The previous post discussed the Supreme Court’s views in Enercon (India) v. Enercon GmBH (dated February 14, 2014) on how arbitration clauses ought to be interpreted. In this post, we will look at two other issues related to the arbitration clause – namely, the choice-of-law issues that the vaguely drafted Clause 18 (the arbitration clause) in the Intellectual Property Licence Agreement (“IPLA”) gave rise to, and the discussion on separability that the challenge to the IPLA led to.
On the choice of seat
“18.3 All proceedings in such arbitration shall be conducted in English. The venue of the arbitration proceedings shall be London… The provisions of the Indian Arbitration and Conciliation Act, 1996 shall apply.”
It is really difficult to work out what the parties intended when they were drafting this clause. Did they intend for London to be the seat, using the word “venue” as an alternative for “seat”? But if that were the case, why insert the words, “The provisions of the Indian Arbitration and Conciliation Act, 1996 shall apply”? Was it merely a reference to Part II of the Arbitration and Conciliation Act, 1996, inserted to ensure that an English award is enforceable in India? It is a very real possibility, as many India related foreign-seated arbitration clauses expressly include the application of Part II (and expressly exclude Part I).
The net result of this clause was confusion about what the seat was, whether the seat was different from the curial (that is, procedural) law, and what the law governing the arbitration agreement was.
On this point, we are not entirely in agreement with the reasoning of the Supreme Court. The Supreme Court believed that the parties had made no choice on the seat. They disregarded the language “The venue of the arbitration proceedings shall be London” holding that this sentence only indicated the parties’ choice of a convenient “venue” for their hearings, never mind the fact that there was no indication in the current case that suggested that London would be convenient. The obiter views of Eder J. in the English High Court proceedings in the same case,  EWHC 689 (Comm), illuminate this point.
“London was not a convenient geographical venue for disputes concerning an Indian joint venture; intellectual property in India; an Indian and German company; where the evidence would be located in India and possibly to some extent in Germany. In my judgment, the designation of London therefore had to have some other function for it to be explicable.”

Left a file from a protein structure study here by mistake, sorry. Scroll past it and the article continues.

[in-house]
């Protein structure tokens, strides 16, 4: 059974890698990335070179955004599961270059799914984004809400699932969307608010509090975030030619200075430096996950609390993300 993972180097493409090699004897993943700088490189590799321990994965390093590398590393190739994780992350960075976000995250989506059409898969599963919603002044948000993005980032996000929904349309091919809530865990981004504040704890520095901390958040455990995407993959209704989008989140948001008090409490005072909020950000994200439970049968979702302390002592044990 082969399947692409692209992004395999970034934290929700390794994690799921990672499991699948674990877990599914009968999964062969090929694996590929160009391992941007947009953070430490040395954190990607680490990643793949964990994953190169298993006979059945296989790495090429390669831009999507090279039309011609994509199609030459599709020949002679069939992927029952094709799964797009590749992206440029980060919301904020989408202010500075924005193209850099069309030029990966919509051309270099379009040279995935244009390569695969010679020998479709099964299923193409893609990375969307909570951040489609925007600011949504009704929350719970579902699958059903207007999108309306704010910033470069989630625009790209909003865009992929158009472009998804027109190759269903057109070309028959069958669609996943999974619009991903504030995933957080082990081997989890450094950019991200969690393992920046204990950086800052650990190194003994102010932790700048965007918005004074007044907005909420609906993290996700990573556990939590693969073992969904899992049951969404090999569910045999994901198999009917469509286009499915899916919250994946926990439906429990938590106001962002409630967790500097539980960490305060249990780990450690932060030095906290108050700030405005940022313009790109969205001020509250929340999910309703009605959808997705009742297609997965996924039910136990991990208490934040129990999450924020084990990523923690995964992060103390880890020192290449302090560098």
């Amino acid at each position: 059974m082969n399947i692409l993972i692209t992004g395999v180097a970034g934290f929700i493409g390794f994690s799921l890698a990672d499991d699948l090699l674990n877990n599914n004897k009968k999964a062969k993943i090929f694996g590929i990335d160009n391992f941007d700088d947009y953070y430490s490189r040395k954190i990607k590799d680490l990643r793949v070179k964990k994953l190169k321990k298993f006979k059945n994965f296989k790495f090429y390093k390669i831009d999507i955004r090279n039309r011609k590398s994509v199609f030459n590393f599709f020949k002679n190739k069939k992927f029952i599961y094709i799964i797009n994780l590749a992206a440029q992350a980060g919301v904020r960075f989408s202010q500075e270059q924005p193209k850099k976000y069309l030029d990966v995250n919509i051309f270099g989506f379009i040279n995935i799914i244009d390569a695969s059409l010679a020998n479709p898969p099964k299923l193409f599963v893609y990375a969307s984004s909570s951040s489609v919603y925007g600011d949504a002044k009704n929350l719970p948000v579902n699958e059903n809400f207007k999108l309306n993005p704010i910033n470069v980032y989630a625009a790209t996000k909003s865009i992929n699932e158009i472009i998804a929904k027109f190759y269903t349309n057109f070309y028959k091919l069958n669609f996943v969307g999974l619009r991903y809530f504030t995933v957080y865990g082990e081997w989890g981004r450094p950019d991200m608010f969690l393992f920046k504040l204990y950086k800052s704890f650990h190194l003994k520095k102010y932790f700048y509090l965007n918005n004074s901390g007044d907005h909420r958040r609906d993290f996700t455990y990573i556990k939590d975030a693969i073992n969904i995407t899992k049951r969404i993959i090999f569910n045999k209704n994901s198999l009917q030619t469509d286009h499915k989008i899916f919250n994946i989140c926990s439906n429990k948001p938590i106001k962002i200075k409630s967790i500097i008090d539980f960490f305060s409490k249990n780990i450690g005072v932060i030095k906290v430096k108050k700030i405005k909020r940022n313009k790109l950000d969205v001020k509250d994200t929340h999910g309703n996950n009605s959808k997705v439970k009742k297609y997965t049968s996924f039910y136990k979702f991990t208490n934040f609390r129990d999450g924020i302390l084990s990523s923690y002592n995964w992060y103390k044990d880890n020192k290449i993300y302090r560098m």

Having decided that the parties had only designated a venue and not a seat in Clause 18.3, the Supreme Court went on to consider the jurisdiction with which the arbitral proceedings had its closest connection – the ‘closest connection’ test is what is generally used by tribunals and courts to determine the seat in the absence of a choice by the parties. The Court cited Dicey and Morris on the Conflict of Laws in this regard.
This is where things get murky. The Court seems to assume that the words, “The provisions of the Indian Arbitration and Conciliation Act, 1996 shall apply” indicate that the parties have chosen Indian law to govern the arbitration, that is, they have chosen Indian law (including Part I of the Arbitration and Conciliation Act, 1996) as the “curial” or “procedural” law. Having come to the conclusion that the procedural law was Indian law, the Court found that designating London as the seat would lead to an absurdity – as Part I of the Indian Arbitration and Conciliation Act, 1996 cannot apply to a foreign-seated arbitration (following BALCO), and further, English law itself does not allow for the procedural law to be different from the law of the seat. In other words, the designation of London as a seat would render what the Court believed was the parties’ choice of curial law (the words “The provisions of the Indian Arbitration and Conciliation Act, 1996 shall apply”) redundant.
As far as the proper law of the arbitration agreement was concerned, the Court understood this to be Indian law without too much reasoning on the point, although one can argue that the proper law of the arbitration agreement follows the substantive law of the contract (the NTPC v. Singer argument) and as Indian law was the governing law of the IPLA (Clause 17), the proper law of Clause 18 should also be Indian law.
Having worked out that the curial law, the proper law of the arbitration agreement, and the governing law were all Indian law, the Court held that the seat should also be India, as the arbitration as a whole has its closest connection with India.
While we agree that the arbitration had its closest connection with India, we are not sure that there was a need to resort to this test in this first place. In other words, we do not entirely agree with the Court’s dismissal of the commonsense understanding of the parties’ designation of London as the “venue” to mean the “seat”, especially in light of the fact that London would not have been a “convenient” geographical venue.